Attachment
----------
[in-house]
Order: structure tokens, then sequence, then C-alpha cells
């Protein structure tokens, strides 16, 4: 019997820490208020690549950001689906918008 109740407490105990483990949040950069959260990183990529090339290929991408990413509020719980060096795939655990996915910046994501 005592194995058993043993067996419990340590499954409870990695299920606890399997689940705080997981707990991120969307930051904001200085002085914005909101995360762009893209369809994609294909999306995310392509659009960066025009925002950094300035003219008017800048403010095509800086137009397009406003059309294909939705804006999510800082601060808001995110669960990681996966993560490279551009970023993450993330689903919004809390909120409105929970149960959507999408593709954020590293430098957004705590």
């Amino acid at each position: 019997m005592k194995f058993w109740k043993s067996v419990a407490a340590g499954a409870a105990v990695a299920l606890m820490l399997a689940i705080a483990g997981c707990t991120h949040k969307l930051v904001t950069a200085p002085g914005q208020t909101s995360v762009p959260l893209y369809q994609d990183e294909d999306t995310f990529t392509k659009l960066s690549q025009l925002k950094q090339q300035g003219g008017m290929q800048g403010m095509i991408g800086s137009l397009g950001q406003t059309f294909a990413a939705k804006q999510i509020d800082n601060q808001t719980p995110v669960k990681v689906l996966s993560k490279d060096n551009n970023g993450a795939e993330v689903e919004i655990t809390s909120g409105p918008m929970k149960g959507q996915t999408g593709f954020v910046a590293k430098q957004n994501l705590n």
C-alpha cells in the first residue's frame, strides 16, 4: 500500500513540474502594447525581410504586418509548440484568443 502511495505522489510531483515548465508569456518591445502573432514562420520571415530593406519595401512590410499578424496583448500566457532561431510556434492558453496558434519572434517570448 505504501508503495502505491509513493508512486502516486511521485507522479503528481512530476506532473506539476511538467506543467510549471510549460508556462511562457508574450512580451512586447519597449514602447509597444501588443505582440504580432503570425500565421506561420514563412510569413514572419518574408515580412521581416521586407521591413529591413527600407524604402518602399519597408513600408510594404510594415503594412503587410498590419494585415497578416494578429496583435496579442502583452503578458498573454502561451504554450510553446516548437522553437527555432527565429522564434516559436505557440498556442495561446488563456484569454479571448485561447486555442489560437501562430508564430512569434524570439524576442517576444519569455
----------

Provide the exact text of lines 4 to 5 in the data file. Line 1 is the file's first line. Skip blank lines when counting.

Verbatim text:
């Amino acid at each position: 019997m005592k194995f058993w109740k043993s067996v419990a407490a340590g499954a409870a105990v990695a299920l606890m820490l399997a689940i705080a483990g997981c707990t991120h949040k969307l930051v904001t950069a200085p002085g914005q208020t909101s995360v762009p959260l893209y369809q994609d990183e294909d999306t995310f990529t392509k659009l960066s690549q025009l925002k950094q090339q300035g003219g008017m290929q800048g403010m095509i991408g800086s137009l397009g950001q406003t059309f294909a990413a939705k804006q999510i509020d800082n601060q808001t719980p995110v669960k990681v689906l996966s993560k490279d060096n551009n970023g993450a795939e993330v689903e919004i655990t809390s909120g409105p918008m929970k149960g959507q996915t999408g593709f954020v910046a590293k430098q957004n994501l705590n």
C-alpha cells in the first residue's frame, strides 16, 4: 500500500513540474502594447525581410504586418509548440484568443 502511495505522489510531483515548465508569456518591445502573432514562420520571415530593406519595401512590410499578424496583448500566457532561431510556434492558453496558434519572434517570448 505504501508503495502505491509513493508512486502516486511521485507522479503528481512530476506532473506539476511538467506543467510549471510549460508556462511562457508574450512580451512586447519597449514602447509597444501588443505582440504580432503570425500565421506561420514563412510569413514572419518574408515580412521581416521586407521591413529591413527600407524604402518602399519597408513600408510594404510594415503594412503587410498590419494585415497578416494578429496583435496579442502583452503578458498573454502561451504554450510553446516548437522553437527555432527565429522564434516559436505557440498556442495561446488563456484569454479571448485561447486555442489560437501562430508564430512569434524570439524576442517576444519569455